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The big picture: As the geopolitical pressure ratchets up on TikTok and its parent company ByteDance, there's talks of President Trump moving to force ByteDance to divest itself of the popular social app. More interestingly, Microsoft is reportedly kicking the tires on buying it from ByteDance. The Redmond software giant doesn't have a major presence in social media outside of the professional network LinkedIn. TikTok could give it one.
Update (Aug 2): It's been a busy weekend with back and forths of what the future of TikTok will look like, if any, in the United States. The rumor of Microsoft taking over the social app has now been confirmed by the software giant, who has made an official statement saying that following a conversation between CEO Satya Nadella and President Trump, Microsoft plans to continue discussions to purchase TikTok.
The company's intent is to move swiftly to complete acquisition discussions with ByteDance by mid September, while remaining in communication with the U.S. government and make the takeover subject to a complete security review.
Microsoft has clarified that the preliminary proposal involves a purchase of TikTok in the United States, Canada, Australia, and New Zealand. Under the new structure, Microsoft is proposing to add a layer of "world-class security, privacy, and digital safety protections." to ensure transparency to users and security oversight by governments in these countries.
The original story follows below:
Multiple sources suggested late Friday that Microsoft was in talks to buy TikTok, the popular video app owned by Chinese tech company ByteDance. A potential acquisition from Microsoft seemed to stem from reports that President Trump would order ByteDance to sell its US operations.
TikTok evolved from ByteDance's Douyin app which was primarily aimed at the Chinese market, before merging with the app musical.ly which brought TikTok to a worldwide audience. Since then the app has exploded in popularity and has subsequently attracted the ireful gaze of US lawmakers and regulators.
As TikTok has risen in popularity, the app has been increasingly put under the microscope over concerns for privacy and national security. Regarding privacy, the app has already been caught copying iOS' clipboard contents, and Reddit CEO Steve Huffman criticized the app, calling it "fundamentally parasitic." TikTok also has a history of controversial data collection practices.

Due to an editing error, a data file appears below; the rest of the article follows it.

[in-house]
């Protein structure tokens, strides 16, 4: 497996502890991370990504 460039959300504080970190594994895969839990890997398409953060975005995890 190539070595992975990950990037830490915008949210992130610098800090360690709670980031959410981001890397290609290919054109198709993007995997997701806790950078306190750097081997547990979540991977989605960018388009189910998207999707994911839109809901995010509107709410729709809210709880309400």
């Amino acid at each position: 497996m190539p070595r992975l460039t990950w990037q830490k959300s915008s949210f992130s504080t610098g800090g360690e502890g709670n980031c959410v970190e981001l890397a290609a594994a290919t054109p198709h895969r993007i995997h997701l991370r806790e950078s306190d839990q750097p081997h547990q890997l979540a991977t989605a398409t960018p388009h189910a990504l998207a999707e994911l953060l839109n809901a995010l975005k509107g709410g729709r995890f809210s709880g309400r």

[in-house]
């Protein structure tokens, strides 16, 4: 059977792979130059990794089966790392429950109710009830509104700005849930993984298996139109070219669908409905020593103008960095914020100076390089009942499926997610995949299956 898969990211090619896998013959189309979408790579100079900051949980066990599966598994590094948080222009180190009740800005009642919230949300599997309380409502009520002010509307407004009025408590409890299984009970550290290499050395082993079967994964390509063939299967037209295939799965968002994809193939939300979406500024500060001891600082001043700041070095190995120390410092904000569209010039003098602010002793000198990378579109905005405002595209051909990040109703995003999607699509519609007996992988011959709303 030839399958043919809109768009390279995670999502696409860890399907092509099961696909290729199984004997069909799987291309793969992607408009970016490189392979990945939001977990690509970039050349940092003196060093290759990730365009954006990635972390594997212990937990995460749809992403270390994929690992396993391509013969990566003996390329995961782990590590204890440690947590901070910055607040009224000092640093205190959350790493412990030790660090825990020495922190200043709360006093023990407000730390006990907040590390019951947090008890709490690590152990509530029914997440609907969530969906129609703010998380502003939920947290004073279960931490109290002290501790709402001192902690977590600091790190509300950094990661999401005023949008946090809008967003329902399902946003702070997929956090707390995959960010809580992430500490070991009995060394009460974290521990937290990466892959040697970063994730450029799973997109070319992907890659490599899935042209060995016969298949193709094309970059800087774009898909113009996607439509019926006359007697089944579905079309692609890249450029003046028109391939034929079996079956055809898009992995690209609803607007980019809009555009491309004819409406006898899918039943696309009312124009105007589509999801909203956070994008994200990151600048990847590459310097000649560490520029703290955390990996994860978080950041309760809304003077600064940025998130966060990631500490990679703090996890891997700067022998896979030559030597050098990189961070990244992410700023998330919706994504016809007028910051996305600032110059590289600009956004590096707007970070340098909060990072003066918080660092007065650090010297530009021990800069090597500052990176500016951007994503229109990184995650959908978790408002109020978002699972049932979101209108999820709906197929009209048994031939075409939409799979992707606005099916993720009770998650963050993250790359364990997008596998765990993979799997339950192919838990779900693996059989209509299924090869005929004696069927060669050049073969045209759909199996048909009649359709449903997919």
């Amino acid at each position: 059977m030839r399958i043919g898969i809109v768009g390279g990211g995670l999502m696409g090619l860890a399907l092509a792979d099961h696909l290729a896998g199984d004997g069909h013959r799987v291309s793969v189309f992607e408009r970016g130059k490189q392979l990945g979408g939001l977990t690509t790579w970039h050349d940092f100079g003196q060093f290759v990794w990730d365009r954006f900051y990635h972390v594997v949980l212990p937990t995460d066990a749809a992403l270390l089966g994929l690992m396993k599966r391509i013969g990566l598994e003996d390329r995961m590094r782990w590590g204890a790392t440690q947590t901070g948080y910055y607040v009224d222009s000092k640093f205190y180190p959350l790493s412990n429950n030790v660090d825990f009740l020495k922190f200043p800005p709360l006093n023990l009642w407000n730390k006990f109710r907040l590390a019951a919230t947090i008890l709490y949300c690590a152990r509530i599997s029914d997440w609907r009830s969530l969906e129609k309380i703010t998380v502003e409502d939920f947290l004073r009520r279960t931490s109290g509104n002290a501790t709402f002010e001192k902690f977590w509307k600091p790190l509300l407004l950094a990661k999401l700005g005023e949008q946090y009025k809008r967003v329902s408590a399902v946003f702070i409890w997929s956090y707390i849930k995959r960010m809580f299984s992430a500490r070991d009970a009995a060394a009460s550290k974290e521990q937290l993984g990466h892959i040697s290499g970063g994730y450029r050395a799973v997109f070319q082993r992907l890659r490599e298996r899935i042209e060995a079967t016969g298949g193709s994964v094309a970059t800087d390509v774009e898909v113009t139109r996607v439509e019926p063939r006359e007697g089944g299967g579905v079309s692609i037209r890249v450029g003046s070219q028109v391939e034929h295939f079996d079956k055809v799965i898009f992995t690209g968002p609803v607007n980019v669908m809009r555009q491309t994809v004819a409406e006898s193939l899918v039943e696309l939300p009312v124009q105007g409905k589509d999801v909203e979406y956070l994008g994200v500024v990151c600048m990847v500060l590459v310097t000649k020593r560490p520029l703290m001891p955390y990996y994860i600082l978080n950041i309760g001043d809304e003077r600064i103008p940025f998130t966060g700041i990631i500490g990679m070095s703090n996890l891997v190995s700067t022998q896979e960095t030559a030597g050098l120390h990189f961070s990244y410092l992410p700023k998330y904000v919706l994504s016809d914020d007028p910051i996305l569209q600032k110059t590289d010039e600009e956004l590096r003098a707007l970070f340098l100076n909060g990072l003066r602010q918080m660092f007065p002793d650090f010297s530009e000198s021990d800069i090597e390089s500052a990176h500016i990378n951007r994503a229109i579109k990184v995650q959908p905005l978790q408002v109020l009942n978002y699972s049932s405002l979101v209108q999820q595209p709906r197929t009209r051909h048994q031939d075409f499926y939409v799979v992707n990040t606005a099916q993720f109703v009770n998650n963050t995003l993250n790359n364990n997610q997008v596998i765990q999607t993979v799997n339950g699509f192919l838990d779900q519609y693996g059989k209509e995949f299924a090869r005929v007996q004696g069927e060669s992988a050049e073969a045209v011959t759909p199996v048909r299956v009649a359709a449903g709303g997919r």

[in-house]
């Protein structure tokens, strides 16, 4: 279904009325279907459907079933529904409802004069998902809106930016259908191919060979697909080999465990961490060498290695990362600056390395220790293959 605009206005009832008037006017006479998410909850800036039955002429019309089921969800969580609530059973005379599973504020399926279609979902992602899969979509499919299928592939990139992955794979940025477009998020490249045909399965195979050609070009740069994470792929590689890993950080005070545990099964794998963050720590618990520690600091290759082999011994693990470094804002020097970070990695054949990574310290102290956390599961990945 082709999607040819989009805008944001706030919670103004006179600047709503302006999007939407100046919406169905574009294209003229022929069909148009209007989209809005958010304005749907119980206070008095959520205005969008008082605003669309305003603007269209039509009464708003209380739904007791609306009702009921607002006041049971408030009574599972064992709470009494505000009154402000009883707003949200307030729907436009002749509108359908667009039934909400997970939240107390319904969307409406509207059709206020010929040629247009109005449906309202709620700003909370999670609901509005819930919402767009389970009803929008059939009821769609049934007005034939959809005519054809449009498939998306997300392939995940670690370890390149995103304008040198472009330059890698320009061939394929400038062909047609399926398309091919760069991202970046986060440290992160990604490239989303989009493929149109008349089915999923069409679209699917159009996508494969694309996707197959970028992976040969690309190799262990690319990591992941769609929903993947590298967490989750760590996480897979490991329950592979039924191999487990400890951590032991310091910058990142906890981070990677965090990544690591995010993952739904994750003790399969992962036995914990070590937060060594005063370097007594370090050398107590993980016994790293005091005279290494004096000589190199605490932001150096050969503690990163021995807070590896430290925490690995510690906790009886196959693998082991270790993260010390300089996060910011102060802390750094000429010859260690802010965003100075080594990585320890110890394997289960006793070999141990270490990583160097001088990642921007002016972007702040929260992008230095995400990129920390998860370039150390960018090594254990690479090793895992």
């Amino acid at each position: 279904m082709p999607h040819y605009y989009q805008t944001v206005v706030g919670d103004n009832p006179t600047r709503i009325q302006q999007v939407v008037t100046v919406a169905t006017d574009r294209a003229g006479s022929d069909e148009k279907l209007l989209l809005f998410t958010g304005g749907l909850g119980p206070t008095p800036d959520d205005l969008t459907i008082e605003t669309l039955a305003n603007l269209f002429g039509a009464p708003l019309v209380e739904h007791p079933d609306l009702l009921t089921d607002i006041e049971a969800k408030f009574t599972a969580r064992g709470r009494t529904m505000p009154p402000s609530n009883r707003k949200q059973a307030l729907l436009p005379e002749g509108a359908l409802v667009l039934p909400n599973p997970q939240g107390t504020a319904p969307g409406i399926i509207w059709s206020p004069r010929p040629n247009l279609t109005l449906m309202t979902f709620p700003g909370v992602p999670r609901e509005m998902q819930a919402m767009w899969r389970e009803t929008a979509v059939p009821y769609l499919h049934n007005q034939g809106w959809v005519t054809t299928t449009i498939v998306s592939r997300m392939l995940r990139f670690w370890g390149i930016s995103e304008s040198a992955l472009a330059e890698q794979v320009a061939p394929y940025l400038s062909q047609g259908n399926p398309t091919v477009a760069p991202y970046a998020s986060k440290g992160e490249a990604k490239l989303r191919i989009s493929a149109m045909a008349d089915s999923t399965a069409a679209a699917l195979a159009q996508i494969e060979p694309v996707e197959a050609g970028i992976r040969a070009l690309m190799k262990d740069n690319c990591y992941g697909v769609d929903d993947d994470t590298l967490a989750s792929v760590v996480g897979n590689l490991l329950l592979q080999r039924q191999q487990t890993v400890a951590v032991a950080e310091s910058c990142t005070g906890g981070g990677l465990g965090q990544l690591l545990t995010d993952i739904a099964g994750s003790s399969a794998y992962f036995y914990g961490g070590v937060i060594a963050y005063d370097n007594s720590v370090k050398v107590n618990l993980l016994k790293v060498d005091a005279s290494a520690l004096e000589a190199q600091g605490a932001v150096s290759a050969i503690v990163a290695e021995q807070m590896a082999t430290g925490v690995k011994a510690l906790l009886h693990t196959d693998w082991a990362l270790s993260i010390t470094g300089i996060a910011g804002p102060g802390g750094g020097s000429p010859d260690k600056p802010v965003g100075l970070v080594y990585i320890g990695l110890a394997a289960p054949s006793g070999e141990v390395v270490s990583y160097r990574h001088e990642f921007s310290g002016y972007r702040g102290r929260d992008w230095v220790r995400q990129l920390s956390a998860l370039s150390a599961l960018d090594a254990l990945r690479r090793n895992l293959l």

Microsoft’s buying TikTok? https://t.co/W5nI7zJWZ1— Tero Alhonen (@teroalhonen) July 31, 2020
TikTok has also been caught in the middle of the back and forth between the US and China, and over the alleged ties that ByteDance has to the Chinese government. TikTok scrapes a shocking amount of data on its users, and under the China Internet Security Law, ByteDance would have to surrender that data if the Chinese government requested it. However, TikTok maintains that its servers aren't based in China, and as such, aren't subject to such laws.
TikTok is under review by the Committee on Foreign Investment in the United States (CFIUS), and there are rumors that ByteDance could be added to the Bureau of Industry and Security (BIS) Entity List. That's the same list that Huawei found itself on, and would mean ByteDance would be cut off from American IP and technology.
Microsoft acquiring TikTok would likely go a long way in alleviating western fears of privacy and national security. ByteDance has made its own attempts at lessening these concerns, including appointing former Disney executive, Kevin Mayer, as its CEO and even floating the idea of American investment companies buying back the company from ByteDance.
Given its sheer popularity, especially with young crowds, TikTok is likely to continue in a controversial spotlight unless something big happens. TikTok has been banned by the Navy, Army, and the TSA. Joe Biden's presidential campaign staff was recently forbidden from using the app on work and personal devices, and the list could go on and on.